Photo of Susanna Burrows
Team

What a great idea to re-use wooden spools. It's so simple, yet so many opportunities could come of it. I love the idea of involving children and communities in the design and reconstruction of them. Also the idea of micro-playspaces is really powerful. Check out this article that was shared with me: http://nextcity.org/daily/entry/playgrounds-public-transportation-cities-family-friendly

Photo of Amowi Phillips
Team

Susanna, thanks for the link - this issue of playful interventions in the lived realities of children and their families is a fascinating design challenge, and one that I think about all the time.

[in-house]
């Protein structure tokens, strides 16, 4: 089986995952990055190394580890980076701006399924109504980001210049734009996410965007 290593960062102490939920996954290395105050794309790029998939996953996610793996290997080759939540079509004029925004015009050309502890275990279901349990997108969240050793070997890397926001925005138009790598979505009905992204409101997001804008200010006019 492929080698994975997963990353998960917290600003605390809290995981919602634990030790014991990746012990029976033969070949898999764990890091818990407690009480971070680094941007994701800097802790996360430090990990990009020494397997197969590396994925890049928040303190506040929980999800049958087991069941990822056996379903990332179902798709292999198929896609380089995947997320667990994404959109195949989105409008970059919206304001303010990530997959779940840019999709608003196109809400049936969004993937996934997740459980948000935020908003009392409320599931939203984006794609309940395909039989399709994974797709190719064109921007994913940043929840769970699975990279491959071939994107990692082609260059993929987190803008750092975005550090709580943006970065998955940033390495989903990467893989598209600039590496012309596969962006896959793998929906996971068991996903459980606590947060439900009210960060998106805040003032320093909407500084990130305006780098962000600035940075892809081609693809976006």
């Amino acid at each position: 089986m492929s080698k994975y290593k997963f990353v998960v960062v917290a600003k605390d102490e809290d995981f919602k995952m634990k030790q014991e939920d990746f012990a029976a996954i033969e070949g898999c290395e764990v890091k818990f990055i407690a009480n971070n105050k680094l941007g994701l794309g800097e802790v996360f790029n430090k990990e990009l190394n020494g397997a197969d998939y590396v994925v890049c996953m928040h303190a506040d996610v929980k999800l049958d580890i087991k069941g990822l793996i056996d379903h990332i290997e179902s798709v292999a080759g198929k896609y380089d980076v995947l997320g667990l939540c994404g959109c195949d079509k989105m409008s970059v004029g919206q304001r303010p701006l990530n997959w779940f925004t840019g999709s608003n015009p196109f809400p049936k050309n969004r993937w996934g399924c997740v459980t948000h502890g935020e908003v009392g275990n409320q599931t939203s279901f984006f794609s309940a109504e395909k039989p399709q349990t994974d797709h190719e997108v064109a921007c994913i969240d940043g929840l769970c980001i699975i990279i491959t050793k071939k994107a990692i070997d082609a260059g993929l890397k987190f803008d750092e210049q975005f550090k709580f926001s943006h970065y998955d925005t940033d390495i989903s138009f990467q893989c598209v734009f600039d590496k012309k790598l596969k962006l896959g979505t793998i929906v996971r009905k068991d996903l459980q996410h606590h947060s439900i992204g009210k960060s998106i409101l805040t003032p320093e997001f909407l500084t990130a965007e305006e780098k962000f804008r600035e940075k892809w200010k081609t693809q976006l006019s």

My other idea post, "The Full Service Children's Park", is of course the other side of the play conversation. I have included it because in Ghana we are really starved of inspiring design with children in mind. So there is a role for even one place committed to passing along good ideas to neighborhoods, markets, other community spaces. Our children also need a place where they can see things that inspire. I remember a little line of 5 children aged from 12 to 4, who showed up one day, shyly asking if they could play in "the park" ( we were, and still are, working to make this two-acre space more accessible). They had walked two miles on a highway that's not particularly pedestrian friendly, to get there.

Maybe, as so often in life, a balance or continuum between the two different kinds of resources may be the key?